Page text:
Editas Medicine (NASDAQ: EDIT) is researching the use of gene editing to treat disease. After the company updated investors on its progress on Aug. 9, shares soared 18.8% last month, according to S&P Global Market Intelligence.
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Editas Medicine is conducting preclinical-stage research on a gene-editing technique called CRISPR-Cas9, which it licensed from the Broad Institute (affiliated with Harvard and the Massachusetts Institute of Technology).
It doesn't have any gene-editing medicines in human clinical trials yet, but plans to begin trials next year. The company's first gene-editing target is a rare inherited eye disorder called LCA10, and it says it's on track to file for approval from the U.S. Food and Drug Administration to begin enrolling patients in phase 1 studies by the middle of 2018.
Editas Medicine is also making preclinical-stage progress in using gene editing to create next-generation chimeric antigen receptor T-cell therapy (CAR-T). The company's CAR-T research is being done under an agreement with Juno Therapeutics (NASDAQ: JUNO), a leader in T-cell reengineering.
According to Editas Medicine, it has achieved milestones in creating T-cells or T-cell receptors (TCRs) that can overcome the tumor microenvironment and boost T-cell persistence. These advances are important because they could lead to more effective and safe CAR-T and TCR therapies.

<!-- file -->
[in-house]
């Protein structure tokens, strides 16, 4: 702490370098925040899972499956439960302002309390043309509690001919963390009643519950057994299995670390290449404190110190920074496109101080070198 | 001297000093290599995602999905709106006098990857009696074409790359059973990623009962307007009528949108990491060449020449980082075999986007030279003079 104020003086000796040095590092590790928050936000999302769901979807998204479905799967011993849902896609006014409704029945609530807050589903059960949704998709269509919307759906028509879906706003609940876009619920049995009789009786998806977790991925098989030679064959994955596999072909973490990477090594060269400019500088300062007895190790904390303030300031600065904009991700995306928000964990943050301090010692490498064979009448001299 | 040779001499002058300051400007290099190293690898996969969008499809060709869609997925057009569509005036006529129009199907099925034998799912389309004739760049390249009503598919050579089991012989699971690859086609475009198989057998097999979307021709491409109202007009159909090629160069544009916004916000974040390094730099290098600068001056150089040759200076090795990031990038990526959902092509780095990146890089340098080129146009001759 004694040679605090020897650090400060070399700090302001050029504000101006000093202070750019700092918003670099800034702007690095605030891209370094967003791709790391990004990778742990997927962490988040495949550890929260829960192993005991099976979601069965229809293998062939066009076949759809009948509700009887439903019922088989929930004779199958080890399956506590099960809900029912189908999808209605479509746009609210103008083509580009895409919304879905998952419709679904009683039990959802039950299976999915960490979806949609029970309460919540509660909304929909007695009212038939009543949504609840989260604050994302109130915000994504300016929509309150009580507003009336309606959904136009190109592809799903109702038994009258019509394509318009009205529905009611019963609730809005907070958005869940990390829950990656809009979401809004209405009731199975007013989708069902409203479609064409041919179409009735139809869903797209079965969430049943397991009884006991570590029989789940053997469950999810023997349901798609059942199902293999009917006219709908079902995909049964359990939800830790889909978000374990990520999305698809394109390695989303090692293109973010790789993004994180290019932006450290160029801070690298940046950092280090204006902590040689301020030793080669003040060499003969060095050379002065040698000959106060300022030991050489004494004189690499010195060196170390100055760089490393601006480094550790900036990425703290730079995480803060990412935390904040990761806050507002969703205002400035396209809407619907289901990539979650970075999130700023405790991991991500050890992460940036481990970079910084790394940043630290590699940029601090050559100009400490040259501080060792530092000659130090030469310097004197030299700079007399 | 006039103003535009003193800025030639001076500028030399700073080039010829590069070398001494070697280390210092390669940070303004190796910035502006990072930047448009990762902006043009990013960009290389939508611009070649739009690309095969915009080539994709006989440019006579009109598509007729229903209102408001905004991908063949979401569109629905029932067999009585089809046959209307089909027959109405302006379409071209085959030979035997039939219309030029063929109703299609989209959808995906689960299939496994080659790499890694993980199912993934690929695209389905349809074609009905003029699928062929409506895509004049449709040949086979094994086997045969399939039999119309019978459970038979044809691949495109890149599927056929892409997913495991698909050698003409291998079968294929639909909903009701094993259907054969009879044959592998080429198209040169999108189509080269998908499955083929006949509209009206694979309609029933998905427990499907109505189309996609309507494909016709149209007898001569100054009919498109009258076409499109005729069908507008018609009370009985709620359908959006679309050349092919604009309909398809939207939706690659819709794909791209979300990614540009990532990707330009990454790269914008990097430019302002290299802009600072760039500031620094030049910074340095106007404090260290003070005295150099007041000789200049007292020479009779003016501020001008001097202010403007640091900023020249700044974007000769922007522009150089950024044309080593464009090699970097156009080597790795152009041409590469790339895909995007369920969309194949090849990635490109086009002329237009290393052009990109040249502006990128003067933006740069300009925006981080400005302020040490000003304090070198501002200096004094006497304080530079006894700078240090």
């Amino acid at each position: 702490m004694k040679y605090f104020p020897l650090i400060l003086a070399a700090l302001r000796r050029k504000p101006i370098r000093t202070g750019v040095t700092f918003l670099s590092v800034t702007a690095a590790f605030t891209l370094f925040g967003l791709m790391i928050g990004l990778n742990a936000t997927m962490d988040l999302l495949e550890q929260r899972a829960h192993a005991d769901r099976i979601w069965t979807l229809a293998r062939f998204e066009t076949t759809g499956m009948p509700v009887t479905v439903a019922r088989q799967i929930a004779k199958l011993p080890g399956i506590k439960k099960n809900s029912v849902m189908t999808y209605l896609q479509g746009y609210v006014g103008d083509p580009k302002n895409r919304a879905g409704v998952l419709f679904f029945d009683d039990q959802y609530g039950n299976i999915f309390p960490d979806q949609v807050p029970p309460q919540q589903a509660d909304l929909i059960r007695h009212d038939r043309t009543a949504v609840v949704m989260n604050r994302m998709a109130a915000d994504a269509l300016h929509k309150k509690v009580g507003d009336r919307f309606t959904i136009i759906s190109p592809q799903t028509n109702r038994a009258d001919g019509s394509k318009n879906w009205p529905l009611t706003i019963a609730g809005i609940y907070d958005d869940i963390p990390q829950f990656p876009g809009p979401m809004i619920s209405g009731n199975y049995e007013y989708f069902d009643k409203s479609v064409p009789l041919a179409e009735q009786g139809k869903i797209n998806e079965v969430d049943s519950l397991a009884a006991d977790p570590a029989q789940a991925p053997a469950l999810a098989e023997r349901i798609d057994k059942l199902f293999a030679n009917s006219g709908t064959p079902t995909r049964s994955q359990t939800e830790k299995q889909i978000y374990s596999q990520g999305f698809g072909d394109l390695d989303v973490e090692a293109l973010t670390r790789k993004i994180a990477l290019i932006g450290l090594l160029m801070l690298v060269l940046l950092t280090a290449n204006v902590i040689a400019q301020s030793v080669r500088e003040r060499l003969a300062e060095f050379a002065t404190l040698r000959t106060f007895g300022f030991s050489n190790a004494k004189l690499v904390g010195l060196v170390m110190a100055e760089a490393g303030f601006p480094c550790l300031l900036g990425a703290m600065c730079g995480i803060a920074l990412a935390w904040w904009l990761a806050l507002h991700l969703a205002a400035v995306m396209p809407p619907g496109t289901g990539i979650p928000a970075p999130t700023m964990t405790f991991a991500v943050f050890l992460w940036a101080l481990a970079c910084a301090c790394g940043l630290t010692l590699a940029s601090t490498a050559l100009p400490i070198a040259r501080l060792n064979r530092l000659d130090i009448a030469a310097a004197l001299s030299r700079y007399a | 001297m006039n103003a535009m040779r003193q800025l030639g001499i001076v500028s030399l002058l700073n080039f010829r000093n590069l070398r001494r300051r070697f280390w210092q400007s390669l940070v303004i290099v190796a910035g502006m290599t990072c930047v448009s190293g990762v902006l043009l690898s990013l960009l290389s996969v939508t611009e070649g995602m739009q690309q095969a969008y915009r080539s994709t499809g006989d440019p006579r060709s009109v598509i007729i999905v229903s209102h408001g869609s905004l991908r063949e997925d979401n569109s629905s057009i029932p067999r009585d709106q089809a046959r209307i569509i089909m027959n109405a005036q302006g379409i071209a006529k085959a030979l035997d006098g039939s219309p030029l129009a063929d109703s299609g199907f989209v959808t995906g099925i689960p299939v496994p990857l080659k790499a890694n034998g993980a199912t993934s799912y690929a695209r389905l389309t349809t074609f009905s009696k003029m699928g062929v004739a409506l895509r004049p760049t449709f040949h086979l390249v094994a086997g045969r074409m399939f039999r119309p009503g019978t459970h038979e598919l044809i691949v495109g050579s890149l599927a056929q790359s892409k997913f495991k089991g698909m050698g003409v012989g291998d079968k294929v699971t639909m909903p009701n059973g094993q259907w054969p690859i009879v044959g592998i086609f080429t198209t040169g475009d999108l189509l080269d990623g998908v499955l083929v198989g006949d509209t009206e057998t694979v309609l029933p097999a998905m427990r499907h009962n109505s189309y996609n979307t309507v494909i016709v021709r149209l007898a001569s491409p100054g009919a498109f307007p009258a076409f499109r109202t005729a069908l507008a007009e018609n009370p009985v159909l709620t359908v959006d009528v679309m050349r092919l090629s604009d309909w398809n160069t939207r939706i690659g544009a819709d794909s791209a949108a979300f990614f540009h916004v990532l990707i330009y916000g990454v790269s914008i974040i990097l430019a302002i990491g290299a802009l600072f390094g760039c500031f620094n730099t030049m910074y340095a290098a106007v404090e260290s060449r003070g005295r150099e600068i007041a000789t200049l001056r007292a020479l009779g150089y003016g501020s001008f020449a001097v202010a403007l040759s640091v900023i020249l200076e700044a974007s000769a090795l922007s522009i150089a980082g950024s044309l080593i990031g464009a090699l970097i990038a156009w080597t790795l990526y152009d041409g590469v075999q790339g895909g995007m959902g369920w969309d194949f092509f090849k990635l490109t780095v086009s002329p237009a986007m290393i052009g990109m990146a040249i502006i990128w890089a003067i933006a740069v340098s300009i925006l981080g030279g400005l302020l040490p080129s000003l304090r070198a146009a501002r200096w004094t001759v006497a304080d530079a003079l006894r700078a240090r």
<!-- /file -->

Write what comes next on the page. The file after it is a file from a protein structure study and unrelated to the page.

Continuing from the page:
Editas Medicine also said it bolstered its patent portfolio by adding a patent for CRISPR-Cpf1, a second gene-editing approach that could increase the number of genomic sites that can be edited, simplify manufacturing, and improve gene repair versus CRISPR-Cas9.
Editas Medicine has a lot of gene-editing irons in the fire. However, we're still a long way away from knowing if gene editing is effective and safe in humans. A lot of competitors are also researching gene editing, and a patent war still needs to be resolved between the Broad Institute and the University of California, so some caution is warranted.
Overall, around 6,000 diseases are caused by genetic mutations, so there's potentially a big market opportunity for gene-editing medicine. Nevertheless, investors should approach Editas Medicine and its competitors with a healthy dose of skepticism -- historically, over 90% of drugs entering human clinical trials have failed to pan out, and that has cost investors countless billions of dollars in losses.
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